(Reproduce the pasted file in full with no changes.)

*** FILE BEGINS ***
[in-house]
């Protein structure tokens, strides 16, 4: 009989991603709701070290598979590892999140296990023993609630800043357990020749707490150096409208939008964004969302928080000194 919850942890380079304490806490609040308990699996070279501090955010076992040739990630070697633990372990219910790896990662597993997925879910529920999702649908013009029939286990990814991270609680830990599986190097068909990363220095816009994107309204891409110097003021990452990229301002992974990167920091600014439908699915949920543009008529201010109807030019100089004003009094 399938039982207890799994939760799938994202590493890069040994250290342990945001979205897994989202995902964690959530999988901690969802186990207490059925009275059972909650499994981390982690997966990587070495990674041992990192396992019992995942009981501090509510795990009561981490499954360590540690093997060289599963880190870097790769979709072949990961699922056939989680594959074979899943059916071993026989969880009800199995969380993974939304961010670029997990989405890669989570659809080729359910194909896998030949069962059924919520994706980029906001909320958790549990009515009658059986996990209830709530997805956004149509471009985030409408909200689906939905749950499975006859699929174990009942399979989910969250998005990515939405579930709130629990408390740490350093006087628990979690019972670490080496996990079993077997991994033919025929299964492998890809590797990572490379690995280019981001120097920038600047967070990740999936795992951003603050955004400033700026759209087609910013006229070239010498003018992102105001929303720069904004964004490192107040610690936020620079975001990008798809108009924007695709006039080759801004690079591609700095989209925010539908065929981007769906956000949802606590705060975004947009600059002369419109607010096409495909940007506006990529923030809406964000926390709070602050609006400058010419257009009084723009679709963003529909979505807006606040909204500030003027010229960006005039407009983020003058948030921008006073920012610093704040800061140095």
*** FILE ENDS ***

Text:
[in-house]
């Protein structure tokens, strides 16, 4: 009989991603709701070290598979590892999140296990023993609630800043357990020749707490150096409208939008964004969302928080000194 919850942890380079304490806490609040308990699996070279501090955010076992040739990630070697633990372990219910790896990662597993997925879910529920999702649908013009029939286990990814991270609680830990599986190097068909990363220095816009994107309204891409110097003021990452990229301002992974990167920091600014439908699915949920543009008529201010109807030019100089004003009094 399938039982207890799994939760799938994202590493890069040994250290342990945001979205897994989202995902964690959530999988901690969802186990207490059925009275059972909650499994981390982690997966990587070495990674041992990192396992019992995942009981501090509510795990009561981490499954360590540690093997060289599963880190870097790769979709072949990961699922056939989680594959074979899943059916071993026989969880009800199995969380993974939304961010670029997990989405890669989570659809080729359910194909896998030949069962059924919520994706980029906001909320958790549990009515009658059986996990209830709530997805956004149509471009985030409408909200689906939905749950499975006859699929174990009942399979989910969250998005990515939405579930709130629990408390740490350093006087628990979690019972670490080496996990079993077997991994033919025929299964492998890809590797990572490379690995280019981001120097920038600047967070990740999936795992951003603050955004400033700026759209087609910013006229070239010498003018992102105001929303720069904004964004490192107040610690936020620079975001990008798809108009924007695709006039080759801004690079591609700095989209925010539908065929981007769906956000949802606590705060975004947009600059002369419109607010096409495909940007506006990529923030809406964000926390709070602050609006400058010419257009009084723009679709963003529909979505807006606040909204500030003027010229960006005039407009983020003058948030921008006073920012610093704040800061140095």